Those of us who have had children remember baby’s first step. We
practiced walking with them. They gripped our finger with their tiny
hands. We walked. They held on. Eventually, we dropped one hand and
walked some more. Then we wriggled our other hand loose from their
tight little fist. The child wobbled tentatively. They never did this
before. “Come on,” we encourage. “Come on. Walk to Daddy. Walk to
Mommy.” They wobbled some more. Then cautiously they put one foot out
and wobbled some more. As they got more confidence, they put the other
foot out again. And again. They fell. They get up. They fell again.
They got up again. Soon they were walking everywhere on their own.
Isn’t that how we are with our faith? Sometimes wobbly? Tentative?
What does it take for you to take the first step of a new adventure?
We understand what’s required, but many times we’re not willing to
take that first step of faith. The naysayers descend with their
discouragement: “You can’t do that.” and their, “You’re too (old,
young, skinny, fat, unskilled) for that.” and their, “You don’t have
the right qualifications for that.” It’s easy for them to cast doubts
when they aren’t doing the stepping out.
What hinders you from taking that first step? Sometimes we get in the
way when God is waiting for us. Sometimes it’s little things. A sour
attitude, a naysayer, fear of the unknown, a flimsy excuse. We can
dream up excuses all day. Moses did. Isaiah did. Thomas did. But men
like Noah and Abraham and Daniel and David and Joseph didn’t worry
about stepping out in faith. They were all willing to take first
steps, despite the possibility of challenging times ahead. Rahab was
willing to risk her life and the lives of her family for men she had
never met. Hers wasn’t a step. It was a giant leap of faith.
Nowhere in the Bible do we find more critical first steps than the
Israelites took in faith when they crossed the Jordan River. They were
taking the first step into an adventure – into a whole new life in the
promise land. God’s people had crossed the Red Sea with Moses, but all
those people died in the desert. The group Joshua led had never been
here before. They had heard stories about the promise land and about
crossing the Red Sea. Now, here they were on the verge of crossing
over the Jordan River. This was an adventure for which they were ill
prepared. There were no defined parameters.
Crossing the Jordan would take preparation. Joshua prepared them by
providing the plan his people were to follow. They were to camp by the
river for three days. At the appointed time the priests were to carry
the ark ahead of them at a distance of about 3,000 feet (or about 30
football fields). Joshua told them to keep their eyes on the ark. “Do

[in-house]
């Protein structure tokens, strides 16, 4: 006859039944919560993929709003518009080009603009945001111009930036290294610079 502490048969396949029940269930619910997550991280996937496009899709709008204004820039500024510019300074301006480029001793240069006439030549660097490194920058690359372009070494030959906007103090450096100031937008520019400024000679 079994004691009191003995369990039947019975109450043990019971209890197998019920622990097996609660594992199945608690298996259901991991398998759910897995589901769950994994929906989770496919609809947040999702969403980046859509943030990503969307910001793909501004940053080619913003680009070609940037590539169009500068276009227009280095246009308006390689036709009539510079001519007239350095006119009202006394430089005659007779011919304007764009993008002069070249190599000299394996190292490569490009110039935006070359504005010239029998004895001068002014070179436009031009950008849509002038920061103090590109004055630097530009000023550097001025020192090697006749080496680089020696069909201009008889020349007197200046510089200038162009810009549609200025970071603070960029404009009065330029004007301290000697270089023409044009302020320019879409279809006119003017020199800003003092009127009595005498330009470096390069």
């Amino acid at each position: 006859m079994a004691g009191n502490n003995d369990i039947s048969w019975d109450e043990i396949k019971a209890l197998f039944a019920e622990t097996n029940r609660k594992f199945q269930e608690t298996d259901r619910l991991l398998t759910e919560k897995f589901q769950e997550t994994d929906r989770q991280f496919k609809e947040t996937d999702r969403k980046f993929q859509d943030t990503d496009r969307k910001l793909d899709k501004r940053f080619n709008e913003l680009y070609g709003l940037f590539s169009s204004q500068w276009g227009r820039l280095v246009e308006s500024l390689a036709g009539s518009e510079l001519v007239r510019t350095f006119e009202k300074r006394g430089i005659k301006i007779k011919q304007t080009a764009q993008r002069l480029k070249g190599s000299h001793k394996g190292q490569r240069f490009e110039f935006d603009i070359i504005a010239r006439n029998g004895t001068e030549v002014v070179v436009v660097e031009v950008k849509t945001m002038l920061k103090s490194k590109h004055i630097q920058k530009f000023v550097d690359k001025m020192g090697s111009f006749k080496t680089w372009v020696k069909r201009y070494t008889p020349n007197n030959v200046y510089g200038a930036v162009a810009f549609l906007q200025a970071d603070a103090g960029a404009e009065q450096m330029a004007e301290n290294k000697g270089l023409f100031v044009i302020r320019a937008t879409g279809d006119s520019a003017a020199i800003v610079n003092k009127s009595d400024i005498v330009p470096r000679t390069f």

not come near it,” Joshua said, “that you may know the way by which
you shall go, for you have not passed this way before.” Joshua 3:4.
They were prepared.
The next thing Joshua told them to do was to consecrate themselves.
Consecration meant the people needed to recognize they were set apart
to see the power of God at work. Consecration also implies
purification. We can not see the power of God at work in our lives
unless we are pure, unless we have no unconfessed sin in our lives.
After they consecrated themselves, God elevated them. The call of the
heart of God is for us to experience the great adventure of faith. God
was about to elevate Joshua to a level of leadership that would
convince the Israelites of God’s protection and provision. “This day,”
God said to Joshua, “I will begin to exalt you in the sight of all
Israel that they may know that just as I have been with Moses, I will
be with you.” Joshua 3:7.
Can you imagine what the Israelites thought as they watched the
priests who carried the ark step into the water? What did they think
when the waters stood up and rose in one heap to a great distance up
river? They were all smack dab in the middle of conquering the
impossible. Did they gasp as they tip-toed in their sandals across dry
ground that just a few minutes ago was a river overflowing its banks?
The crossing gave them all an opportunity to demonstrate true faith.
It gave them the opportunity to witness God’s mighty provision. And it
gave them the opportunity to experience the impossible.
When you meditate on this seemingly impossible story you discover some
things about God. First of all we discover that we can trust God to
give us instructions, just like he gave to Joshua. We can rely on God
to make provision for us. God’s plan for His people was for them to
inhabit the land he promised to Abraham way back in Genesis. God
provided everything Joshua and the Israelites would need to get there.
We also discover that we can trust God for the impossible. And we can
rest assured that our blessings come from action.
The Israelites couldn’t wish their was into the promise land. They
couldn’t get there any other way except to take action. To take the
What about you? Are you ready for God to show you unbelievable things
you do not know? Are you willing to cross your Jordan Rivers and trust
God to take you where He wants you to go.
You adventure begins when you become willing to take action. To take
the first step.